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CFVZP accident description

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Crash location Unknown
Nearest city Juneau, AK
58.301944°N, 134.419722°W

Tail number CFVZP
Accident date 22 Sep 1994
Aircraft type Cessna A185E
Additional details: None

NTSB description


On September 22, 1994, at 0930 Alaska daylight time, a float equipped Cessna A185E, C-FVZP, collided with mountainous terrain shortly after take off from the Snettisham seaplane base located 34 miles east of Juneau, Alaska. Visual to instrument meteorological conditions prevailed at the time and a visual flight rules flight plan was filed for the flight that was conducted in accordance with 14CFR91. The airplane was substantially damaged and the Canadian commercial pilot and his passenger were fatally injured. The flight was en route to Telegraph Creek, British Columbia, Canada.

Search and rescue personnel were notified on September 22, 1994, at 1234 of a possible aircraft accident. A search mission began and the airplane was located on September 24, 1994, at 1604.

Witnesses at Snettisham reported that the airplane landed at 0830 to off-load fish eggs for the Snettisham fish hatchery. The witness asked the pilot how the flight was and the pilot reported that he had to "pick his way through." [navigate around weather]

The pilot stated that he wanted a fast turn-around and the airplane was loaded with jugs of water and coolers filled with blocks of ice. The witness stated that the pilot did the actual loading of the cargo. A piece of plywood was then positioned on top of the cargo. After the cargo was loaded, the witness stated that the pilot said that he would probably not go back up the Speel Valley, but would go up the Whiting Valley. (See attached map for location of valleys.)

The witness stated that during the whole time that they were loading the airplane, heavy rain was falling with the wind blowing from the south at 20 knots. The witness estimated that the visibility was approximately one-half mile. The witness also stated that the airplane was loaded with more cargo than he had seen the pilot put in before.

Two other witnesses located at the mouth of Speel Lake reported that they observed the airplane flying northbound up the center of Speel Valley at approximately 600 feet above ground level. They stated that the weather was poor with low clouds. The witnesses stated that the airplane appeared to be trying to gain altitude to clear the terrain. The witnesses heard the sound of the engine increase as the airplane began to make tight left turns. The witnesses lost sight of the airplane when it entered the clouds and noted that the airplane appeared to make a right turn as if trying to return to Snettisham. Shortly after the airplane entered the clouds, they could no longer hear the sound of the engine.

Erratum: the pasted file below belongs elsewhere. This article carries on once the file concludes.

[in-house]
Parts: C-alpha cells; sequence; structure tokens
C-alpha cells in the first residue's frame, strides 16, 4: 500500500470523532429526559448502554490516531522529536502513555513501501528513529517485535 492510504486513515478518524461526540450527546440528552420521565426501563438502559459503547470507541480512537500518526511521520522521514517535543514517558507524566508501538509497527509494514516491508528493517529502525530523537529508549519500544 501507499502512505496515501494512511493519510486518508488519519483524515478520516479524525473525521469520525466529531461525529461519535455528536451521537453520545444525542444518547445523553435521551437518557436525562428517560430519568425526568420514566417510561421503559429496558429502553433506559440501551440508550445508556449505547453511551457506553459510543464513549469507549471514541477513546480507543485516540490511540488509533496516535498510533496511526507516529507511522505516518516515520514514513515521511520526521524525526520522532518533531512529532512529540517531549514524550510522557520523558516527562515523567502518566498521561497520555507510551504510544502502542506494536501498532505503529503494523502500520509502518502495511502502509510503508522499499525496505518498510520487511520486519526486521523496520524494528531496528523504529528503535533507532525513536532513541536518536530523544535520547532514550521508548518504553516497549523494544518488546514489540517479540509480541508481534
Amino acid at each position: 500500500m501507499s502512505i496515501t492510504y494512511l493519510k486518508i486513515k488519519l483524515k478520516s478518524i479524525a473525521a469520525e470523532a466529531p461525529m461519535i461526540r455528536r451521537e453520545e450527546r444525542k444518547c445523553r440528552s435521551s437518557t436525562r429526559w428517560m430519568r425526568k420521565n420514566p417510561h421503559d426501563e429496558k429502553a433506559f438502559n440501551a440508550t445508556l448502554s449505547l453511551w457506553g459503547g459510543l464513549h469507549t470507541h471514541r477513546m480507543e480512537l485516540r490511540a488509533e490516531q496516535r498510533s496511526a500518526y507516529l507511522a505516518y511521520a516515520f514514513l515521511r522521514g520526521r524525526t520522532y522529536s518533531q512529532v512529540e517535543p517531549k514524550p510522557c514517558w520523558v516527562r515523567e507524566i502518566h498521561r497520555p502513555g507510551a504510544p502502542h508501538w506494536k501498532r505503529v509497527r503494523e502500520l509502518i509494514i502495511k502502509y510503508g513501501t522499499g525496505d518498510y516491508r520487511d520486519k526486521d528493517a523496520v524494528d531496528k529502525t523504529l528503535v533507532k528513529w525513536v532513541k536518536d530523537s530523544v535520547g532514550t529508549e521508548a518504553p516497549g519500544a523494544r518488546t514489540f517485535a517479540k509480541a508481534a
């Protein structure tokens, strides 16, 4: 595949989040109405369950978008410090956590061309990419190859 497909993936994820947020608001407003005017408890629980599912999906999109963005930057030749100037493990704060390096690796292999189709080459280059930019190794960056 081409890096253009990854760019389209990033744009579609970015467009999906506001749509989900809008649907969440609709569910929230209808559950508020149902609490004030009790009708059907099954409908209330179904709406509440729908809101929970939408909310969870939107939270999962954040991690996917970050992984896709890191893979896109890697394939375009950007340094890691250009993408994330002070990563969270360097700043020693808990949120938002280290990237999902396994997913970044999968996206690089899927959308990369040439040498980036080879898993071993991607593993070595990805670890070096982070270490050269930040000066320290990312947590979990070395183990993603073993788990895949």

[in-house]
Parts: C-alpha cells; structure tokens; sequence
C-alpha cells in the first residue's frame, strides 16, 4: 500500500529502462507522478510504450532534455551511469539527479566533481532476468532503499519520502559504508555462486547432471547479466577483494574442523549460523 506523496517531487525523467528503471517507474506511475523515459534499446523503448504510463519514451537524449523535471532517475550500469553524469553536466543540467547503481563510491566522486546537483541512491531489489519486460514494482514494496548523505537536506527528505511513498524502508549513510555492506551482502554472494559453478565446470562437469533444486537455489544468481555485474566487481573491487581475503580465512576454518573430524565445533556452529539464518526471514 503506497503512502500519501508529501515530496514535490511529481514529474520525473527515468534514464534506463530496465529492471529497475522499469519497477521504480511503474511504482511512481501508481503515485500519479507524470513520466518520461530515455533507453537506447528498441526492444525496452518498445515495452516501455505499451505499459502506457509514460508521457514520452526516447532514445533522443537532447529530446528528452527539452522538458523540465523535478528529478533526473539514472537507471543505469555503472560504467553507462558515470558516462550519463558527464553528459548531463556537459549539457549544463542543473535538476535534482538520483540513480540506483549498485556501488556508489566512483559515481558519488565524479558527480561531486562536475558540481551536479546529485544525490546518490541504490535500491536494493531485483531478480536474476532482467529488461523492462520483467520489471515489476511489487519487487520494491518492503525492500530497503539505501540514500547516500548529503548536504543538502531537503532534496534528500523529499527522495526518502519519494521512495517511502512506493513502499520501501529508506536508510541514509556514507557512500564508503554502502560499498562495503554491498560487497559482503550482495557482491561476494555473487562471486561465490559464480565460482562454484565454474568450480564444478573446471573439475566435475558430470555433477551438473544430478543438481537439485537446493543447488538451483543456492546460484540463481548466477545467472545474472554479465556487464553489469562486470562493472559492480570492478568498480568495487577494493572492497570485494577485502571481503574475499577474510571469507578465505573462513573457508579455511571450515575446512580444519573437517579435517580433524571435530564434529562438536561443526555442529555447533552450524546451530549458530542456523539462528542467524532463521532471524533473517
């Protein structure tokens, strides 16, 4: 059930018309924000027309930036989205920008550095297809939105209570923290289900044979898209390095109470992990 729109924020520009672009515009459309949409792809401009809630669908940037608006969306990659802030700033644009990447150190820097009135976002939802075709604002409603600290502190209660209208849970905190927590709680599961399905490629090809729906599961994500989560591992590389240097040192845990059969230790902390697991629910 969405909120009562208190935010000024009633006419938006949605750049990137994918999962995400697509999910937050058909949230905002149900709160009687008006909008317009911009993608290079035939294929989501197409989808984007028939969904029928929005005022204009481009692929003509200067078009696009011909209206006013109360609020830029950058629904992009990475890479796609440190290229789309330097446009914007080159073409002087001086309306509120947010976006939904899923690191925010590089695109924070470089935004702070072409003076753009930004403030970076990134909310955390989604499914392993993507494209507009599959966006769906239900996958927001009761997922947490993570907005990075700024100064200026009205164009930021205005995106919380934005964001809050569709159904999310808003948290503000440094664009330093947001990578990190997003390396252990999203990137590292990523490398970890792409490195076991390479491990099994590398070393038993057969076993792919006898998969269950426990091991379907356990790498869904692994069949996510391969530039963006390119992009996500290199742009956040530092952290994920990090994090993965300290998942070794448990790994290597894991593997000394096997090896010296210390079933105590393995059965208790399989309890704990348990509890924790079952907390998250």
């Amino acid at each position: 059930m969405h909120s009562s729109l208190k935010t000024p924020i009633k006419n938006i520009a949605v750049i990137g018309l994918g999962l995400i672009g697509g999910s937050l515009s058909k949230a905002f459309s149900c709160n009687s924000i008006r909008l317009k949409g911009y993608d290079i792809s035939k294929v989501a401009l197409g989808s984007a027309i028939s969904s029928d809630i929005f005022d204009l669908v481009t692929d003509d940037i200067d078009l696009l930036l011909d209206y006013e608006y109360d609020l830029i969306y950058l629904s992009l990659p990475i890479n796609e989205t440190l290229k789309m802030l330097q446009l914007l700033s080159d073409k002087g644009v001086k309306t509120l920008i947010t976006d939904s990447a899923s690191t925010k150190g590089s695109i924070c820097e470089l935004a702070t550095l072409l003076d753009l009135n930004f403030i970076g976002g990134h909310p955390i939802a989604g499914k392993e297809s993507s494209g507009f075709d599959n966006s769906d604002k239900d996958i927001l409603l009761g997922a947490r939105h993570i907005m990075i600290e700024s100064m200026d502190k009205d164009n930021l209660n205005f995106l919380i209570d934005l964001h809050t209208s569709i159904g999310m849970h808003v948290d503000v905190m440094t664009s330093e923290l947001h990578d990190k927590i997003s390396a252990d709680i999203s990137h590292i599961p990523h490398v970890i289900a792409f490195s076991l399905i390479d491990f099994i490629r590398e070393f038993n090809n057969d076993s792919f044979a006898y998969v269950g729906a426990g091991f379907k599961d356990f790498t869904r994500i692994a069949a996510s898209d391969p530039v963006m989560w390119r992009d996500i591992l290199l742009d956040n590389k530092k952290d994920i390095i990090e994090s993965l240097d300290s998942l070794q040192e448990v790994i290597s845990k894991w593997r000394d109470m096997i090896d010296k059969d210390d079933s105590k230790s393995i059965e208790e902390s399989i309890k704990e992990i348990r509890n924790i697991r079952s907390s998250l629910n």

Personnel at Telegraph Creek reported that the pilot had flown this route several times before to make the fish egg deliveries. The route for the day of the accident was from Telegraph Creek, to Tahltan Lake, an approximate ten minute flight. The flight then continued on to Snettisham, with a return to Telegraph Creek.


Transport Canada reported that the pilot held a commercial certificate for single engine land and sea operations, and multi engine land operations. A Class 1 instrument rating was valid to March 1, 1988. The pilot was not night time rated. A medical examination was performed on April 18, 1994. At this time, the pilot reported a total flight time of 6,850 hours. The pilot's flight logbook was not provided for review.


The U.S. Coast Guard provided the coordinates of the accident site which located the wreckage on the east side of the Speel Valley at an elevation of 1,900 feet, approximately six miles north of Snettisham. The area was surrounded by rising terrain in excess of 3,000 feet, however, one of the witnesses reported that valleys around the 2,000 foot level were also used to navigate through the range. The terrain was covered with low brush and sparsely populated trees measuring at varying heights to approximately 100 feet. A ridge line rising to 2,000 feet was located to the northeast and within a quarter of a mile of the accident site. The terrain to the southwest descended slightly for several hundred feet then dropped rapidly to the valley floor.